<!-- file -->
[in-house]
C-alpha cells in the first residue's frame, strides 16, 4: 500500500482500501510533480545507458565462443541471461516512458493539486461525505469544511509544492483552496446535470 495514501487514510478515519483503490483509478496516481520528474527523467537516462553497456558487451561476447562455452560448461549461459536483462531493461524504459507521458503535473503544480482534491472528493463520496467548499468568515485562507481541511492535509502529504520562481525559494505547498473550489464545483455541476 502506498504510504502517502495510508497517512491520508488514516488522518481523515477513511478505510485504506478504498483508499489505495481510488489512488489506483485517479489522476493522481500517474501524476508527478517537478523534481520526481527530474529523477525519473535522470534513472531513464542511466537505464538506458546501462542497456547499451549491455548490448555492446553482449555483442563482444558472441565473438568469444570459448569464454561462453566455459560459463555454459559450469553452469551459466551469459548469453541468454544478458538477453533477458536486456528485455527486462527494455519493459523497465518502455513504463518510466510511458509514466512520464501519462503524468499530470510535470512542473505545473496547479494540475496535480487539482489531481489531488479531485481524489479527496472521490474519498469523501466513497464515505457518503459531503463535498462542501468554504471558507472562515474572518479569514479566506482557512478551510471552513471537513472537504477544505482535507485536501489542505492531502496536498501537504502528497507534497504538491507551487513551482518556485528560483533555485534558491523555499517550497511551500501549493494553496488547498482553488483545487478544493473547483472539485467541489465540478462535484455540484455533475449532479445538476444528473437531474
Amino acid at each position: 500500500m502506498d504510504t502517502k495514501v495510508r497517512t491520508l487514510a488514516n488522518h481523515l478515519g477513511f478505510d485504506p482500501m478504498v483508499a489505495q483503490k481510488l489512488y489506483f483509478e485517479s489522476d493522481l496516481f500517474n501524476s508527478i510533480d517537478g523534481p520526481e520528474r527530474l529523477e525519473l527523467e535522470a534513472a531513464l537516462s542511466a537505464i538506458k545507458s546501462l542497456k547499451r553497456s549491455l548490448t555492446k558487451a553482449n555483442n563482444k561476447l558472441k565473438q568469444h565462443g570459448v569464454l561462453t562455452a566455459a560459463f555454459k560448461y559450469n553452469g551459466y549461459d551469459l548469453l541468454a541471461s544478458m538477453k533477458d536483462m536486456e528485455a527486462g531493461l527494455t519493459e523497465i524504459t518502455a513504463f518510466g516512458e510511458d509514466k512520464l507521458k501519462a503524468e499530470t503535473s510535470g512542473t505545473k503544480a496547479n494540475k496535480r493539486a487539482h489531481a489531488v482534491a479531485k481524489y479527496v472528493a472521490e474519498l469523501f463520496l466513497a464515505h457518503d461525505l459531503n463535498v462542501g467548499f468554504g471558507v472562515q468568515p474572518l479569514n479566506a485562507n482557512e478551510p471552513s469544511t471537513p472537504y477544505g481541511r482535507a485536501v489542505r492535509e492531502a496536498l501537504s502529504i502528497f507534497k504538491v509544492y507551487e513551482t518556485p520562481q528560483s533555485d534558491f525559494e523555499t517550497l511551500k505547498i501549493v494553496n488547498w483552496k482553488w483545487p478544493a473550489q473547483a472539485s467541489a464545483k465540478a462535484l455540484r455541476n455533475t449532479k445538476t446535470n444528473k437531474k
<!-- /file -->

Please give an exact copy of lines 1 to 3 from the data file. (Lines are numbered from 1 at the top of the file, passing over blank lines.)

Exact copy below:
[in-house]
C-alpha cells in the first residue's frame, strides 16, 4: 500500500482500501510533480545507458565462443541471461516512458493539486461525505469544511509544492483552496446535470 495514501487514510478515519483503490483509478496516481520528474527523467537516462553497456558487451561476447562455452560448461549461459536483462531493461524504459507521458503535473503544480482534491472528493463520496467548499468568515485562507481541511492535509502529504520562481525559494505547498473550489464545483455541476 502506498504510504502517502495510508497517512491520508488514516488522518481523515477513511478505510485504506478504498483508499489505495481510488489512488489506483485517479489522476493522481500517474501524476508527478517537478523534481520526481527530474529523477525519473535522470534513472531513464542511466537505464538506458546501462542497456547499451549491455548490448555492446553482449555483442563482444558472441565473438568469444570459448569464454561462453566455459560459463555454459559450469553452469551459466551469459548469453541468454544478458538477453533477458536486456528485455527486462527494455519493459523497465518502455513504463518510466510511458509514466512520464501519462503524468499530470510535470512542473505545473496547479494540475496535480487539482489531481489531488479531485481524489479527496472521490474519498469523501466513497464515505457518503459531503463535498462542501468554504471558507472562515474572518479569514479566506482557512478551510471552513471537513472537504477544505482535507485536501489542505492531502496536498501537504502528497507534497504538491507551487513551482518556485528560483533555485534558491523555499517550497511551500501549493494553496488547498482553488483545487478544493473547483472539485467541489465540478462535484455540484455533475449532479445538476444528473437531474
Amino acid at each position: 500500500m502506498d504510504t502517502k495514501v495510508r497517512t491520508l487514510a488514516n488522518h481523515l478515519g477513511f478505510d485504506p482500501m478504498v483508499a489505495q483503490k481510488l489512488y489506483f483509478e485517479s489522476d493522481l496516481f500517474n501524476s508527478i510533480d517537478g523534481p520526481e520528474r527530474l529523477e525519473l527523467e535522470a534513472a531513464l537516462s542511466a537505464i538506458k545507458s546501462l542497456k547499451r553497456s549491455l548490448t555492446k558487451a553482449n555483442n563482444k561476447l558472441k565473438q568469444h565462443g570459448v569464454l561462453t562455452a566455459a560459463f555454459k560448461y559450469n553452469g551459466y549461459d551469459l548469453l541468454a541471461s544478458m538477453k533477458d536483462m536486456e528485455a527486462g531493461l527494455t519493459e523497465i524504459t518502455a513504463f518510466g516512458e510511458d509514466k512520464l507521458k501519462a503524468e499530470t503535473s510535470g512542473t505545473k503544480a496547479n494540475k496535480r493539486a487539482h489531481a489531488v482534491a479531485k481524489y479527496v472528493a472521490e474519498l469523501f463520496l466513497a464515505h457518503d461525505l459531503n463535498v462542501g467548499f468554504g471558507v472562515q468568515p474572518l479569514n479566506a485562507n482557512e478551510p471552513s469544511t471537513p472537504y477544505g481541511r482535507a485536501v489542505r492535509e492531502a496536498l501537504s502529504i502528497f507534497k504538491v509544492y507551487e513551482t518556485p520562481q528560483s533555485d534558491f525559494e523555499t517550497l511551500k505547498i501549493v494553496n488547498w483552496k482553488w483545487p478544493a473550489q473547483a472539485s467541489a464545483k465540478a462535484l455540484r455541476n455533475t449532479k445538476t446535470n444528473k437531474k